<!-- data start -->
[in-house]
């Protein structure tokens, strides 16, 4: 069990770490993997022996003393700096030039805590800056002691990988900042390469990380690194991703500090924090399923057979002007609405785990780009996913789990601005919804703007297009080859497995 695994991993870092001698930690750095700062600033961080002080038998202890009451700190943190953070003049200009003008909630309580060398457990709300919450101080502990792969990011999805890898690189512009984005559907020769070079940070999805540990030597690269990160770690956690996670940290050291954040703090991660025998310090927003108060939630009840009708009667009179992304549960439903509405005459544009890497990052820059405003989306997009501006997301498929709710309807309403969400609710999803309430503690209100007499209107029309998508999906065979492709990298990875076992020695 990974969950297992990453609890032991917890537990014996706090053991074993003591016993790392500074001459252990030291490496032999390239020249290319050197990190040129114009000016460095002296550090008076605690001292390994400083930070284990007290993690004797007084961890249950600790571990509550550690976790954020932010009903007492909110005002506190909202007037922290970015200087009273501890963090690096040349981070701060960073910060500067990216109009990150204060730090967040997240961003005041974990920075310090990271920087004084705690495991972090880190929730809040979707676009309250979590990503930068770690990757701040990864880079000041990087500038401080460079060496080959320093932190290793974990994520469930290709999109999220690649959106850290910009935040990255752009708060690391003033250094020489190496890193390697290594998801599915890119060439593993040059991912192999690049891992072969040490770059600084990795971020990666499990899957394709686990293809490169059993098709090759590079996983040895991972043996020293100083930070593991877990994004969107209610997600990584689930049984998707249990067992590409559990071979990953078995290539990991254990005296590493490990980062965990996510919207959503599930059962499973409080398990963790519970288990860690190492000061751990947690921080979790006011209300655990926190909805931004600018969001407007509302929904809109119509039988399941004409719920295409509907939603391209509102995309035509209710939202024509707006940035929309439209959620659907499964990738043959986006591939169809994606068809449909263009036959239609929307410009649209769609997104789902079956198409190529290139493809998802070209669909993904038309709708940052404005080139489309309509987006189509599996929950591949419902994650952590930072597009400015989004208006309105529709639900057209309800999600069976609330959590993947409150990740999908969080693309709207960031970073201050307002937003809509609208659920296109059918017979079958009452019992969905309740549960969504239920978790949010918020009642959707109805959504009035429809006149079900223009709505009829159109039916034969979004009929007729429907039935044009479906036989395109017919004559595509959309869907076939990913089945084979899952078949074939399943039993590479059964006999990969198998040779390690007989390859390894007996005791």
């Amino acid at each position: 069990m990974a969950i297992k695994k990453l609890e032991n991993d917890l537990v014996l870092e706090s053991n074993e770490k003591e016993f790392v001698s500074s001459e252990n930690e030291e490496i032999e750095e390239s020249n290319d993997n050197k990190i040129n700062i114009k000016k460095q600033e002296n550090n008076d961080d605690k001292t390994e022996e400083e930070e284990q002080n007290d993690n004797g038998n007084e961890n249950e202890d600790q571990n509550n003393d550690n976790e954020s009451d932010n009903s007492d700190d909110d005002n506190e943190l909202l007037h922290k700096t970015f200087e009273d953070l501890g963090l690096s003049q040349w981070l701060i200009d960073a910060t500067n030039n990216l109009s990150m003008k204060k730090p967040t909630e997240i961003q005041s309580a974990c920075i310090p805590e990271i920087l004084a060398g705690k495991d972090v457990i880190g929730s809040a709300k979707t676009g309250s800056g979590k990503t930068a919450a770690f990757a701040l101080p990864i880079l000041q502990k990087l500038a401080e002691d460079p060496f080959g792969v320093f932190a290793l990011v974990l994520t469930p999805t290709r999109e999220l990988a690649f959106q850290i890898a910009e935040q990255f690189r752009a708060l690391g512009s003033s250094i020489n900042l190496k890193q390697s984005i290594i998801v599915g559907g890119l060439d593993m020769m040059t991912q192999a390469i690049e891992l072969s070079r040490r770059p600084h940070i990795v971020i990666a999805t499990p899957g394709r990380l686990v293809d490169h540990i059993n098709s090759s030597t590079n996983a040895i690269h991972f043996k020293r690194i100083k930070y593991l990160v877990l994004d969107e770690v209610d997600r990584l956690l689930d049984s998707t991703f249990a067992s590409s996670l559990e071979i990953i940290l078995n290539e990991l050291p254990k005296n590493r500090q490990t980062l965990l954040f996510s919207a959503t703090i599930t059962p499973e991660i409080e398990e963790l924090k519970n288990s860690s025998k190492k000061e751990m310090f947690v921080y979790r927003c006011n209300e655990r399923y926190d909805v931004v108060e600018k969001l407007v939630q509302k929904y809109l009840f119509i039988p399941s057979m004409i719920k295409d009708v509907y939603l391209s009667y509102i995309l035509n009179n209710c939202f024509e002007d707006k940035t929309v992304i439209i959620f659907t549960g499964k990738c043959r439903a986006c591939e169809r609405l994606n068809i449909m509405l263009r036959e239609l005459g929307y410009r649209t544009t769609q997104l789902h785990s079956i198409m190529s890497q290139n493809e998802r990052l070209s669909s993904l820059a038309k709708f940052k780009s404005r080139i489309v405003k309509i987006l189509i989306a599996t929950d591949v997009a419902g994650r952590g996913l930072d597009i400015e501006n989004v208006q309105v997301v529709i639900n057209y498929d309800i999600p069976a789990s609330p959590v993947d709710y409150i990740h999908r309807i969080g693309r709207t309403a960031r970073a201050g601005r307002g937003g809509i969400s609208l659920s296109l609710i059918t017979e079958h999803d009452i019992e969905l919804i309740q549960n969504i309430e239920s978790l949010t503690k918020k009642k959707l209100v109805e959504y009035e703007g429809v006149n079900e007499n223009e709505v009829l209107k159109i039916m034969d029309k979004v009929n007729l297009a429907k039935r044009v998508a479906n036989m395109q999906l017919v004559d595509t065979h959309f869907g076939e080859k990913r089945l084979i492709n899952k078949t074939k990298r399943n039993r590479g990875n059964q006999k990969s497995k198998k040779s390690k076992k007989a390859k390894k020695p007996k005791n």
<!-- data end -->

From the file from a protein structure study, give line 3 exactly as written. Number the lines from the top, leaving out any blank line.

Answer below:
């Amino acid at each position: 069990m990974a969950i297992k695994k990453l609890e032991n991993d917890l537990v014996l870092e706090s053991n074993e770490k003591e016993f790392v001698s500074s001459e252990n930690e030291e490496i032999e750095e390239s020249n290319d993997n050197k990190i040129n700062i114009k000016k460095q600033e002296n550090n008076d961080d605690k001292t390994e022996e400083e930070e284990q002080n007290d993690n004797g038998n007084e961890n249950e202890d600790q571990n509550n003393d550690n976790e954020s009451d932010n009903s007492d700190d909110d005002n506190e943190l909202l007037h922290k700096t970015f200087e009273d953070l501890g963090l690096s003049q040349w981070l701060i200009d960073a910060t500067n030039n990216l109009s990150m003008k204060k730090p967040t909630e997240i961003q005041s309580a974990c920075i310090p805590e990271i920087l004084a060398g705690k495991d972090v457990i880190g929730s809040a709300k979707t676009g309250s800056g979590k990503t930068a919450a770690f990757a701040l101080p990864i880079l000041q502990k990087l500038a401080e002691d460079p060496f080959g792969v320093f932190a290793l990011v974990l994520t469930p999805t290709r999109e999220l990988a690649f959106q850290i890898a910009e935040q990255f690189r752009a708060l690391g512009s003033s250094i020489n900042l190496k890193q390697s984005i290594i998801v599915g559907g890119l060439d593993m020769m040059t991912q192999a390469i690049e891992l072969s070079r040490r770059p600084h940070i990795v971020i990666a999805t499990p899957g394709r990380l686990v293809d490169h540990i059993n098709s090759s030597t590079n996983a040895i690269h991972f043996k020293r690194i100083k930070y593991l990160v877990l994004d969107e770690v209610d997600r990584l956690l689930d049984s998707t991703f249990a067992s590409s996670l559990e071979i990953i940290l078995n290539e990991l050291p254990k005296n590493r500090q490990t980062l965990l954040f996510s919207a959503t703090i599930t059962p499973e991660i409080e398990e963790l924090k519970n288990s860690s025998k190492k000061e751990m310090f947690v921080y979790r927003c006011n209300e655990r399923y926190d909805v931004v108060e600018k969001l407007v939630q509302k929904y809109l009840f119509i039988p399941s057979m004409i719920k295409d009708v509907y939603l391209s009667y509102i995309l035509n009179n209710c939202f024509e002007d707006k940035t929309v992304i439209i959620f659907t549960g499964k990738c043959r439903a986006c591939e169809r609405l994606n068809i449909m509405l263009r036959e239609l005459g929307y410009r649209t544009t769609q997104l789902h785990s079956i198409m190529s890497q290139n493809e998802r990052l070209s669909s993904l820059a038309k709708f940052k780009s404005r080139i489309v405003k309509i987006l189509i989306a599996t929950d591949v997009a419902g994650r952590g996913l930072d597009i400015e501006n989004v208006q309105v997301v529709i639900n057209y498929d309800i999600p069976a789990s609330p959590v993947d709710y409150i990740h999908r309807i969080g693309r709207t309403a960031r970073a201050g601005r307002g937003g809509i969400s609208l659920s296109l609710i059918t017979e079958h999803d009452i019992e969905l919804i309740q549960n969504i309430e239920s978790l949010t503690k918020k009642k959707l209100v109805e959504y009035e703007g429809v006149n079900e007499n223009e709505v009829l209107k159109i039916m034969d029309k979004v009929n007729l297009a429907k039935r044009v998508a479906n036989m395109q999906l017919v004559d595509t065979h959309f869907g076939e080859k990913r089945l084979i492709n899952k078949t074939k990298r399943n039993r590479g990875n059964q006999k990969s497995k198998k040779s390690k076992k007989a390859k390894k020695p007996k005791n």